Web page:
My daughter reaches for one last hug and kiss. A goodbye that lasts longer than usual. Just enough to tug at those guilt strings loosely wrapped around my heart. “Don’t worry, I’ll be back. Love you.”

The irony of having to say goodbye to my 4-year-old each day in order to build a new business that helps other parents bring their children with them to work isn’t lost on me.

I know she will be fine in a couple of minutes, yet it still gives me a twinge. A momentary reflex that I have to shake off in order to push forward. I have to remind myself that she is part of my “why.” Why I want to pursue my mission to create a new idea in child care. Why I believe in giving others a new way to look at finding balance.

I am trying to be patient with myself because I don’t have everything figured out. What I do understand is that I am not the only one trying to balance entrepreneurship with parenthood. I have met many parents who are squeezing in work during nap time or working a second shift after the kids fall asleep.

These parents, like me, are dictating their own rules. And these parents are the reason I am opening Play, Work or Dash, a collaborative work space for parents with onsite childcare for their kids. They are where I was so many years ago — searching for a way to be with their children, while also sustaining an income. The “why” is clear and often right there tugging on their leg. It’s the “how” that sometimes becomes trickier.

My first foray into entrepreneurship started in 2006 as an answer to my desire to be home with my children while making an income. My oldest child was a first grader, and my second was a newborn. I felt like I was missing too much of my sons’ lives working outside the home. It was difficult for me to balance my job with my own vision of motherhood.

Back then I didn’t feel like there were many lucrative work-from-home choices. So I left my job in marketing and communications to open a daycare in my home. I learned about running a business, caring for children and supporting other mothers while also eventually welcoming two daughters into the world.

Running a home daycare wasn’t always easy, but it was right for my family at the time. Both that business and my own desires when I first became a mother to spend more time with my children while also working led me to this chapter of entrepreneurship that now requires leaving my home each day to open a brick and mortar location. But I’m figuring it out: I leave my youngest in the care of my mother-in-law every morning and sometimes rely on others to put my older kids on the bus. I order grocery deliveries and set multiple alerts to remember things like class parties or show-and-tell days. I am exhausted and am learning to let go of a few things – like deciding not to send holiday cards for the first time in my adult life.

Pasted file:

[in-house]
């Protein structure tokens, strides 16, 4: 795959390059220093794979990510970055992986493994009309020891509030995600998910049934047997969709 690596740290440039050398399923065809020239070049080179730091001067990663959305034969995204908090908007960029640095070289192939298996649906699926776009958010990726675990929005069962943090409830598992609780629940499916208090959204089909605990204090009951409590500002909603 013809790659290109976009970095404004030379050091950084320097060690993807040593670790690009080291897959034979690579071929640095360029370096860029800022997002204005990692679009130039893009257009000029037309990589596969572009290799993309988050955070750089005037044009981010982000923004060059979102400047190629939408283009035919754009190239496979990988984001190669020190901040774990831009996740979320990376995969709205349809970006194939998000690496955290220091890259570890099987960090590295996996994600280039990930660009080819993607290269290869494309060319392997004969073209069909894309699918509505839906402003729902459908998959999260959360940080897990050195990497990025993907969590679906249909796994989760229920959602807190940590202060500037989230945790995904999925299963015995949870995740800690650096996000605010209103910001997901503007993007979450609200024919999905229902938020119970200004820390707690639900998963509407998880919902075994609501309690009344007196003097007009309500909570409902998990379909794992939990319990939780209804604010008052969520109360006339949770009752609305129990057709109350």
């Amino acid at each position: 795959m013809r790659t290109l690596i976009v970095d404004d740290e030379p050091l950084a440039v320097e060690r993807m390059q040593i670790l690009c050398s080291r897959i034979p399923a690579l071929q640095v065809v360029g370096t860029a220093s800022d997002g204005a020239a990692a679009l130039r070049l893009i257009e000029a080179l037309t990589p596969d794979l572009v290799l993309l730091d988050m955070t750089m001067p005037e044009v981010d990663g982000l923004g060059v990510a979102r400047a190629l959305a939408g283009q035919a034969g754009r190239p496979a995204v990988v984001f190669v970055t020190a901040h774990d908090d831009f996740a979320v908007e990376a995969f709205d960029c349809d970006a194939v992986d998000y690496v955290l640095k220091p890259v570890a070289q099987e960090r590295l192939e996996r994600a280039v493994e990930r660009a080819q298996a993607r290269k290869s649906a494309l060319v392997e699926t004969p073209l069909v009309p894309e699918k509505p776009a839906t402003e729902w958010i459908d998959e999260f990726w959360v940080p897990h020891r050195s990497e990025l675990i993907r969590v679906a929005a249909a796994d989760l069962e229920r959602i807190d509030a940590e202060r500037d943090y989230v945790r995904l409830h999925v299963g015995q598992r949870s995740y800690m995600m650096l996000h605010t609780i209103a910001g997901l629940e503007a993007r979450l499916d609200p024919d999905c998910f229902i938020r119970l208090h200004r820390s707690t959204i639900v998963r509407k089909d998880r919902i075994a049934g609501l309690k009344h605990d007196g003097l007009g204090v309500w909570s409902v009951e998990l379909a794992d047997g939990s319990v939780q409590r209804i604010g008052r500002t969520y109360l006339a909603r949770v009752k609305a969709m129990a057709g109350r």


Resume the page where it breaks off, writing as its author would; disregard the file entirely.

The author, second from right, at her ribbon cutting, along with her mother and mother-in-law, and chairwoman Sharon Bulova. (Courtesy of the author)

Here is the thing: No one is forcing me to make these changes and I know that keeping everything the same would be the easier path. In fact, it is because of my children – not despite them – that I have the strength and desire to pursue my dream of entrepreneurship. I want them to understand that it is never too late to follow a passion or have vision or take a chance on themselves. I want them to understand that having a family and being a parent is important, but there isn’t only one way to do it and that doesn’t mean they have to choose only one path. I want my children to know that it is okay to create their own way of accomplishing goals.

Starting a business is difficult. It takes everything the entrepreneur has to give. Starting a business with young children is seemingly impossible because you have to give your everything to more than one priority. And ignoring your kids while focusing on your business is not an option – at least not for me. And so I learned another important lesson myself: accept help.

My husband is now carrying some of the load I have needed to let go of. He is there for the kids when the bus arrives each afternoon. He is there to make sure our kids do their homework. He is helping me in so many ways, and the kids are getting used to a new normal with Mommy working outside the home for the first time in most of their lives.

I have always worked and run my own business, but opening a location outside our home is a completely different from before. It is all-consuming. Every detail and decision is up to me. If I don’t do something – or hire someone to do it – it doesn’t get done. Raising a business is much like raising a family. It is about focusing your attention on what is most important and balancing priorities.

For my children, what is most important is that I close the computer and help adjust the dress on a Barbie doll when asked. Or attend their recreational basketball games. Or spend extra time snuggling up to say goodnight. Or watch a movie without checking my phone.

As I write this, my children are chasing each other in the next room. I can hear their laughter and know it is only a matter of time before the laughter turns into some sort of disagreement. I keep writing because I need to do what I have to do – when I can do it. I also keep writing because wanting to be near that background laughter is part of why I became an entrepreneur in the first place.

Nicole Dash is a writer, blogger and business owner who lives outside Washington D.C. with her husband and four children. Nicole writes about life, family and finding herself amid the chaos on her blog Tiny Steps Mommy. Connect with her on Facebook and Twitter.

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